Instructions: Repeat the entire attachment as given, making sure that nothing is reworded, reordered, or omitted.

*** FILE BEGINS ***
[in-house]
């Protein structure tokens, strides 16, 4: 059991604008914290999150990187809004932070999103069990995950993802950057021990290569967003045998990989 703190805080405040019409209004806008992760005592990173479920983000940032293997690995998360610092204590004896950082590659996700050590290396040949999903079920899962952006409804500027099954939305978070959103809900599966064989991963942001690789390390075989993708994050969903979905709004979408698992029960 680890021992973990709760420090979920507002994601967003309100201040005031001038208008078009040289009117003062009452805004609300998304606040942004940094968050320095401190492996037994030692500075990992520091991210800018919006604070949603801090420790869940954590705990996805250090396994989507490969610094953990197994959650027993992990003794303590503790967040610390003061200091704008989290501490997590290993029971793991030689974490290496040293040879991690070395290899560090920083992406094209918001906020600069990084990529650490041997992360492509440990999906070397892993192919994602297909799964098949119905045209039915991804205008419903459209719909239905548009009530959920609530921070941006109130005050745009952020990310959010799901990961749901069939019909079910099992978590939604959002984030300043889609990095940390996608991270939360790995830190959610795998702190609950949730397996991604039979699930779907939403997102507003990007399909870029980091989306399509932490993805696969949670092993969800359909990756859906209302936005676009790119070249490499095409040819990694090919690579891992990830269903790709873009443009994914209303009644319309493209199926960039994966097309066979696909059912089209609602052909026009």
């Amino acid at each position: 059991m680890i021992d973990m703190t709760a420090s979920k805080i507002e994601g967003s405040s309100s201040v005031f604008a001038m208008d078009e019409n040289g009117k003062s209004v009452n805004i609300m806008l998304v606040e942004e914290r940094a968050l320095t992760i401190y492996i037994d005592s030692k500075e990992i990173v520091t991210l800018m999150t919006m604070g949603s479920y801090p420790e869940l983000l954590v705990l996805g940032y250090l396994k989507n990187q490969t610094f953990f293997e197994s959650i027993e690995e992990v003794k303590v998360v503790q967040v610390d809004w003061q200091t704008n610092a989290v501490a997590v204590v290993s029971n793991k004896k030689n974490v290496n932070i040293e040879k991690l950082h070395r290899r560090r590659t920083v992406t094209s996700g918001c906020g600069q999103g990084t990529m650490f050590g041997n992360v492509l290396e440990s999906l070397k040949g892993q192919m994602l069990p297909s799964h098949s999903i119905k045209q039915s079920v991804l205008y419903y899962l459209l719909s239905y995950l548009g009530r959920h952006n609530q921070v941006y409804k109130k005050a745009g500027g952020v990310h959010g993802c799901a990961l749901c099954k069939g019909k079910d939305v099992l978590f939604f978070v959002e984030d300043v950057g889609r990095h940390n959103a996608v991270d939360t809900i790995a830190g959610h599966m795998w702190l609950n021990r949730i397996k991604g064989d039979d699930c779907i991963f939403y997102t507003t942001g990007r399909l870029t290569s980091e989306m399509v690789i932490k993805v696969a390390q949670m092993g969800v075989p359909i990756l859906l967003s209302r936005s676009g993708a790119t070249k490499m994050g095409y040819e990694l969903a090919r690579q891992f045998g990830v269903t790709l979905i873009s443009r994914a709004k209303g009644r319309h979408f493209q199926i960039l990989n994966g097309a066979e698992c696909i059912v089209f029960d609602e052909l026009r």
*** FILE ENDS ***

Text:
[in-house]
């Protein structure tokens, strides 16, 4: 059991604008914290999150990187809004932070999103069990995950993802950057021990290569967003045998990989 703190805080405040019409209004806008992760005592990173479920983000940032293997690995998360610092204590004896950082590659996700050590290396040949999903079920899962952006409804500027099954939305978070959103809900599966064989991963942001690789390390075989993708994050969903979905709004979408698992029960 680890021992973990709760420090979920507002994601967003309100201040005031001038208008078009040289009117003062009452805004609300998304606040942004940094968050320095401190492996037994030692500075990992520091991210800018919006604070949603801090420790869940954590705990996805250090396994989507490969610094953990197994959650027993992990003794303590503790967040610390003061200091704008989290501490997590290993029971793991030689974490290496040293040879991690070395290899560090920083992406094209918001906020600069990084990529650490041997992360492509440990999906070397892993192919994602297909799964098949119905045209039915991804205008419903459209719909239905548009009530959920609530921070941006109130005050745009952020990310959010799901990961749901069939019909079910099992978590939604959002984030300043889609990095940390996608991270939360790995830190959610795998702190609950949730397996991604039979699930779907939403997102507003990007399909870029980091989306399509932490993805696969949670092993969800359909990756859906209302936005676009790119070249490499095409040819990694090919690579891992990830269903790709873009443009994914209303009644319309493209199926960039994966097309066979696909059912089209609602052909026009």
């Amino acid at each position: 059991m680890i021992d973990m703190t709760a420090s979920k805080i507002e994601g967003s405040s309100s201040v005031f604008a001038m208008d078009e019409n040289g009117k003062s209004v009452n805004i609300m806008l998304v606040e942004e914290r940094a968050l320095t992760i401190y492996i037994d005592s030692k500075e990992i990173v520091t991210l800018m999150t919006m604070g949603s479920y801090p420790e869940l983000l954590v705990l996805g940032y250090l396994k989507n990187q490969t610094f953990f293997e197994s959650i027993e690995e992990v003794k303590v998360v503790q967040v610390d809004w003061q200091t704008n610092a989290v501490a997590v204590v290993s029971n793991k004896k030689n974490v290496n932070i040293e040879k991690l950082h070395r290899r560090r590659t920083v992406t094209s996700g918001c906020g600069q999103g990084t990529m650490f050590g041997n992360v492509l290396e440990s999906l070397k040949g892993q192919m994602l069990p297909s799964h098949s999903i119905k045209q039915s079920v991804l205008y419903y899962l459209l719909s239905y995950l548009g009530r959920h952006n609530q921070v941006y409804k109130k005050a745009g500027g952020v990310h959010g993802c799901a990961l749901c099954k069939g019909k079910d939305v099992l978590f939604f978070v959002e984030d300043v950057g889609r990095h940390n959103a996608v991270d939360t809900i790995a830190g959610h599966m795998w702190l609950n021990r949730i397996k991604g064989d039979d699930c779907i991963f939403y997102t507003t942001g990007r399909l870029t290569s980091e989306m399509v690789i932490k993805v696969a390390q949670m092993g969800v075989p359909i990756l859906l967003s209302r936005s676009g993708a790119t070249k490499m994050g095409y040819e990694l969903a090919r690579q891992f045998g990830v269903t790709l979905i873009s443009r994914a709004k209303g009644r319309h979408f493209q199926i960039l990989n994966g097309a066979e698992c696909i059912v089209f029960d609602e052909l026009r």